Answer: Between 20 Hz and 20,000 Hz.
Sound waves are formed by compression of air. The air waves enter into the ear, vibrate the tympanic membrane which causes the three ossicles to move in response. That physical response causes the oval window to vibrate, which transmits the signal to the fluid inside the cochlea.
The cochlea itself has several hair cells along the Organ of Corti. These hair cells are responsible for converting the physical stimulation into an electrical signal that is then passed into the brain via the auditory nerve, a branch of cranial nerve VIII.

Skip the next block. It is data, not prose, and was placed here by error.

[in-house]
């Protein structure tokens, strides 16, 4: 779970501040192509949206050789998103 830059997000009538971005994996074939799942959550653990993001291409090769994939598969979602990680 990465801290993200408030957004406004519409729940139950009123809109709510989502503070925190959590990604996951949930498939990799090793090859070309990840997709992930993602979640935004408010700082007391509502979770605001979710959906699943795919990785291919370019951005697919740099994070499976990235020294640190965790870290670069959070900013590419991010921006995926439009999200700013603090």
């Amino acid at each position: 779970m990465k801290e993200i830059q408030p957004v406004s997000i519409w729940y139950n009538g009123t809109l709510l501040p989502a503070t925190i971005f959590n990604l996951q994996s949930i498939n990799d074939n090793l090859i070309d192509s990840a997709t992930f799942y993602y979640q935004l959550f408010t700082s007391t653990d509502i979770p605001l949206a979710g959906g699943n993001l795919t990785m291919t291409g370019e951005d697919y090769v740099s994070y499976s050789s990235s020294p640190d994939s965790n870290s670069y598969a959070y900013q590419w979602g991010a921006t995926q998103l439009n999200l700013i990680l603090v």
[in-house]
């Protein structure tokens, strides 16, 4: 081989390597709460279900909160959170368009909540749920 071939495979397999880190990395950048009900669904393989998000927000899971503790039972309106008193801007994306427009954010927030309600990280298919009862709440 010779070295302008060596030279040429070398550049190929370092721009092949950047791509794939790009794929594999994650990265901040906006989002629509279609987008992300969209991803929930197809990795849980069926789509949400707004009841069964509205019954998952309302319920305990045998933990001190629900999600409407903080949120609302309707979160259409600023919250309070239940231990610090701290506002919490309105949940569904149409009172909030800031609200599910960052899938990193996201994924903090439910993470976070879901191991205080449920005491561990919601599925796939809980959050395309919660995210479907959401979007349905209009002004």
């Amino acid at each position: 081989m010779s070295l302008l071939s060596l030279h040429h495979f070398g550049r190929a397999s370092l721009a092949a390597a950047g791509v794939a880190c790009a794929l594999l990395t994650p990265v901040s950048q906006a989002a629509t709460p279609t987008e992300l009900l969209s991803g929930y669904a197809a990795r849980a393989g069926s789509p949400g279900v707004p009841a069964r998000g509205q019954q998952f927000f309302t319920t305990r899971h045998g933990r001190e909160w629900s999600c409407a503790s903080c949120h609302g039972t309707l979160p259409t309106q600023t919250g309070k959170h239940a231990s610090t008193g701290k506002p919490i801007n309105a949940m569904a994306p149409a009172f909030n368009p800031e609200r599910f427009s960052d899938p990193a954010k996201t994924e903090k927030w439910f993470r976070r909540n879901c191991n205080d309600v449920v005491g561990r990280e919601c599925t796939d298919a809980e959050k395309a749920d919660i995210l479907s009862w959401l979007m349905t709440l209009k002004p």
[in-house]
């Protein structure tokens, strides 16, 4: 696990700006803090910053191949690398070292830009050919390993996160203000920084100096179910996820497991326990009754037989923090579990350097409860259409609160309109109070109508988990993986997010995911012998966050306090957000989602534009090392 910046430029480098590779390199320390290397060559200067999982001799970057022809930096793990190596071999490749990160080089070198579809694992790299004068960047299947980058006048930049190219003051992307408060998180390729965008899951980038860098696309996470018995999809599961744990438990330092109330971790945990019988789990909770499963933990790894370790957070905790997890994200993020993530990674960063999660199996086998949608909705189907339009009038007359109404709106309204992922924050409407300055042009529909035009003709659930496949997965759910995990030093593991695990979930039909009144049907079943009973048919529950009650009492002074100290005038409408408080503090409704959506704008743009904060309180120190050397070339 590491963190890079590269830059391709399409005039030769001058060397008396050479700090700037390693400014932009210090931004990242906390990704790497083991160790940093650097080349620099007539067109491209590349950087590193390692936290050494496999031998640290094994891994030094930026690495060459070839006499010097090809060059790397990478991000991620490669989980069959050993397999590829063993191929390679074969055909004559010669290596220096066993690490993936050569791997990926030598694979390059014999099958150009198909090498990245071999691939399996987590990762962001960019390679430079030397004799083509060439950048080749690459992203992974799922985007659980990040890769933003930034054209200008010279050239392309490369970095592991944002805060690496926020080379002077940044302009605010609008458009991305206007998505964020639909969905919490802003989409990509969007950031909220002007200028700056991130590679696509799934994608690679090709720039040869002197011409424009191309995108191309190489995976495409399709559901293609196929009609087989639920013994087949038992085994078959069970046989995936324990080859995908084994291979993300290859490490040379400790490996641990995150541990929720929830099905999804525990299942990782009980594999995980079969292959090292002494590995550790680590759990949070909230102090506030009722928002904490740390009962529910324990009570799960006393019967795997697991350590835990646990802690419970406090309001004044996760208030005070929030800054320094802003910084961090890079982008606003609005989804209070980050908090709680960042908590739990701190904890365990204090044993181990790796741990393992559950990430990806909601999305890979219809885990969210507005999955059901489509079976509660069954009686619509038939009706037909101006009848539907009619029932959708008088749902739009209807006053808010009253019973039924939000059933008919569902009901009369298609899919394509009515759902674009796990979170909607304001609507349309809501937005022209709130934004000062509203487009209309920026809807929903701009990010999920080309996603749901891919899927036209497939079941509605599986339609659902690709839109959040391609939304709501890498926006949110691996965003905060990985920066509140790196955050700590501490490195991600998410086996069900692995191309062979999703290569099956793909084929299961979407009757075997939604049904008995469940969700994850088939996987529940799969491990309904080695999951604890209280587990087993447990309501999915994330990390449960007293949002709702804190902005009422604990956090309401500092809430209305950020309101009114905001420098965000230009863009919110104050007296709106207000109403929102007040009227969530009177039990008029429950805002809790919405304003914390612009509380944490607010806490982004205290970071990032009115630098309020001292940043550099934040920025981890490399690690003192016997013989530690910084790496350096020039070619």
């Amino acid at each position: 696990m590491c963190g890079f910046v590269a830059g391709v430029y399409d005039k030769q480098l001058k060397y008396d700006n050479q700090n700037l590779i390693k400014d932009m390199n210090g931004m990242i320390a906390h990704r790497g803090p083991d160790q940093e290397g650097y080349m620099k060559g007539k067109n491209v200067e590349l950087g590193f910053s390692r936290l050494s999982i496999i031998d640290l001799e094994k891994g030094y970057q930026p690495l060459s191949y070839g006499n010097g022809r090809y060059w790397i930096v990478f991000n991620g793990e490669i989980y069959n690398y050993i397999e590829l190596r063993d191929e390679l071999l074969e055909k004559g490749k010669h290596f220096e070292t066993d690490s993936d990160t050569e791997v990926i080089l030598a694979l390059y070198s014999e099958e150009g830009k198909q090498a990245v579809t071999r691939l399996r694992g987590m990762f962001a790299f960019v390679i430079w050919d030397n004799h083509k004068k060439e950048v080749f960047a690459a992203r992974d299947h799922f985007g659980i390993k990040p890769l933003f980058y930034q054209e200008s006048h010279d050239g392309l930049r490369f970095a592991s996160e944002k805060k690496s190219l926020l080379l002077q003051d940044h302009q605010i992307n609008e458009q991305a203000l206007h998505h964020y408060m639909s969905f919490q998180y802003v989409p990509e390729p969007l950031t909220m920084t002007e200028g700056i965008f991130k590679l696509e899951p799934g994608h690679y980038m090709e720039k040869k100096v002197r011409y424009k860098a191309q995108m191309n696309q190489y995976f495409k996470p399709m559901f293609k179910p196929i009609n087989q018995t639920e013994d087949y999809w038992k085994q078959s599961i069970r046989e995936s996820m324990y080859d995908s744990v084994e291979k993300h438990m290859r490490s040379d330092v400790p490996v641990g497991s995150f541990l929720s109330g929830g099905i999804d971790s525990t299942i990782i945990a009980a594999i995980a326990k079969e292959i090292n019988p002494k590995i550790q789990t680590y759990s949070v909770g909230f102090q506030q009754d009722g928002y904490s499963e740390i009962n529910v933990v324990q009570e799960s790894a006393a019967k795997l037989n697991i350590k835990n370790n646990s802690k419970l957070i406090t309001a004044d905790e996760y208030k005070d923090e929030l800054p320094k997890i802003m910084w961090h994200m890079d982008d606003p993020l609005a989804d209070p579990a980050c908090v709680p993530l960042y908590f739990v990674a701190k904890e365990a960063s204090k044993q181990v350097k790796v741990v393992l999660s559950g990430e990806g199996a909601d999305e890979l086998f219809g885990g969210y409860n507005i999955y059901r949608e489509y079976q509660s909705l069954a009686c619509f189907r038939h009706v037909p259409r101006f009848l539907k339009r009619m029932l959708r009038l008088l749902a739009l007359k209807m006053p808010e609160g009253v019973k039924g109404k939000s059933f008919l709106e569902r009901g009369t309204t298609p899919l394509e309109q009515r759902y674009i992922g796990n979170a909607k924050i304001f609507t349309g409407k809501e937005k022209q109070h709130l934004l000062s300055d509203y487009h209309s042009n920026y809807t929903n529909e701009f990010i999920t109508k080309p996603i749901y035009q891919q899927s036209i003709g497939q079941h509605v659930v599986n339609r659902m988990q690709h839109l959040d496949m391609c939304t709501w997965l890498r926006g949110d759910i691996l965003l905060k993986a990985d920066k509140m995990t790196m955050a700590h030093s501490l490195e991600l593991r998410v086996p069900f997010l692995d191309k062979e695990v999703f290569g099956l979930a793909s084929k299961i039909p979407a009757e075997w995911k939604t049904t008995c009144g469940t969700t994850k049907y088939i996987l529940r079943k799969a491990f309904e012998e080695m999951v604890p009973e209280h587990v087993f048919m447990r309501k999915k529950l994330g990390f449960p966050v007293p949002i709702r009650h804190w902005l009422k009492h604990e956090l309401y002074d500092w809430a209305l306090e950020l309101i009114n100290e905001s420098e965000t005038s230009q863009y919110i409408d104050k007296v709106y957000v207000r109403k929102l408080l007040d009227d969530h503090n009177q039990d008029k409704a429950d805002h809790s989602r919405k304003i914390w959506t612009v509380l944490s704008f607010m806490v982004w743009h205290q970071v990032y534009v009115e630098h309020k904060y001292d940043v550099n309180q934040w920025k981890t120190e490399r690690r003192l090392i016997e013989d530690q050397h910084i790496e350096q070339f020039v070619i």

The hair cells are tuned to respond to different frequencies. Higher frequency tuned hair cells are at the base of the cochlea (closest to the oval window), while lower frequency tuned hair cells are at the apex.
Loud noise can physically destroy the high frequency-responding hair cells. By old age, many people lose their ability to hear high pitch tones. 16,000 Hz is often the highest pitch that older adults may be able to hear.
Try bone conduction headphones. They bypass the activation of the eardrum and transmit vibrations directly to the ossicles.